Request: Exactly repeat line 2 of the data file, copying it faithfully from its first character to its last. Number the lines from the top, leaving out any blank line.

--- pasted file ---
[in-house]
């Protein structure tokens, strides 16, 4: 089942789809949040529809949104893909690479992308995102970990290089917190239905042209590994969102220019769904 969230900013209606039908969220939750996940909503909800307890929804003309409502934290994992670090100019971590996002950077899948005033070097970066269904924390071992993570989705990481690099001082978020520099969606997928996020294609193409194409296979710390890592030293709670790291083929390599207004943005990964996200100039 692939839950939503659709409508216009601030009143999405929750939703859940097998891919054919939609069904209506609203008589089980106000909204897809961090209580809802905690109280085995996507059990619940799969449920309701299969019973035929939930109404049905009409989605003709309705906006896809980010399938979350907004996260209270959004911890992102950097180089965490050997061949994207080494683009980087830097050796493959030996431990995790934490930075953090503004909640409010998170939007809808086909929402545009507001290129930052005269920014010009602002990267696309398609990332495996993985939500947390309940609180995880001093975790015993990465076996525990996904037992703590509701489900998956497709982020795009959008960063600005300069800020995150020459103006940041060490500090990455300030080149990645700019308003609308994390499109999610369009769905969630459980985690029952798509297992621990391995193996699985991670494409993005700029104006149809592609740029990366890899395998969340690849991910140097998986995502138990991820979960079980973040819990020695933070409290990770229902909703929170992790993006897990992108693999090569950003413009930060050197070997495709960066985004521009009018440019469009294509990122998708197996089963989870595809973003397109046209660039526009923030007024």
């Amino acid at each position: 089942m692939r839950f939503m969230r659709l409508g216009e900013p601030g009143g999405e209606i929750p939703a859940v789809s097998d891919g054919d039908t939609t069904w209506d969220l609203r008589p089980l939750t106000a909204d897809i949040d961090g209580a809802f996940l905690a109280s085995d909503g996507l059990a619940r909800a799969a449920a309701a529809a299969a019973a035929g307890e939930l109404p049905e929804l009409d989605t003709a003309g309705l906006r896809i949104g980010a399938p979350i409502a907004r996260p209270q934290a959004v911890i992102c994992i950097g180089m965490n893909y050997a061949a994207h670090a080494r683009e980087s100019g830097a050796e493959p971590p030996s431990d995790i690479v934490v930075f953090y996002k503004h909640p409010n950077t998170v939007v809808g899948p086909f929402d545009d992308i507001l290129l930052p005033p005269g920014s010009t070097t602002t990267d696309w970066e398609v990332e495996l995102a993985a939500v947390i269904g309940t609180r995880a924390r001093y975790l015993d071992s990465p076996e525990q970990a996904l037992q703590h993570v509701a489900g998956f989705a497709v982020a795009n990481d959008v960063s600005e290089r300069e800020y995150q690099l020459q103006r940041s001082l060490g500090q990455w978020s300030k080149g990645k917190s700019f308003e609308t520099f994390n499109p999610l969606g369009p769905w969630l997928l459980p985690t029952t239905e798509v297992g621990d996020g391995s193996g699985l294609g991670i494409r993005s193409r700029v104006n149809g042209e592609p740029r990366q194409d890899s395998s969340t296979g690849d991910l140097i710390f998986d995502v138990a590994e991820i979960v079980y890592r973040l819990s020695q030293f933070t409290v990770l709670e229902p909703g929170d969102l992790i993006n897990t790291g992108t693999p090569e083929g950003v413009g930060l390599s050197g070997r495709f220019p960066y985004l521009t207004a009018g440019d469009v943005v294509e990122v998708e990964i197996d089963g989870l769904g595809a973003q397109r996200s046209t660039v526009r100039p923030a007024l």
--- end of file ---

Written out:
């Protein structure tokens, strides 16, 4: 089942789809949040529809949104893909690479992308995102970990290089917190239905042209590994969102220019769904 969230900013209606039908969220939750996940909503909800307890929804003309409502934290994992670090100019971590996002950077899948005033070097970066269904924390071992993570989705990481690099001082978020520099969606997928996020294609193409194409296979710390890592030293709670790291083929390599207004943005990964996200100039 692939839950939503659709409508216009601030009143999405929750939703859940097998891919054919939609069904209506609203008589089980106000909204897809961090209580809802905690109280085995996507059990619940799969449920309701299969019973035929939930109404049905009409989605003709309705906006896809980010399938979350907004996260209270959004911890992102950097180089965490050997061949994207080494683009980087830097050796493959030996431990995790934490930075953090503004909640409010998170939007809808086909929402545009507001290129930052005269920014010009602002990267696309398609990332495996993985939500947390309940609180995880001093975790015993990465076996525990996904037992703590509701489900998956497709982020795009959008960063600005300069800020995150020459103006940041060490500090990455300030080149990645700019308003609308994390499109999610369009769905969630459980985690029952798509297992621990391995193996699985991670494409993005700029104006149809592609740029990366890899395998969340690849991910140097998986995502138990991820979960079980973040819990020695933070409290990770229902909703929170992790993006897990992108693999090569950003413009930060050197070997495709960066985004521009009018440019469009294509990122998708197996089963989870595809973003397109046209660039526009923030007024």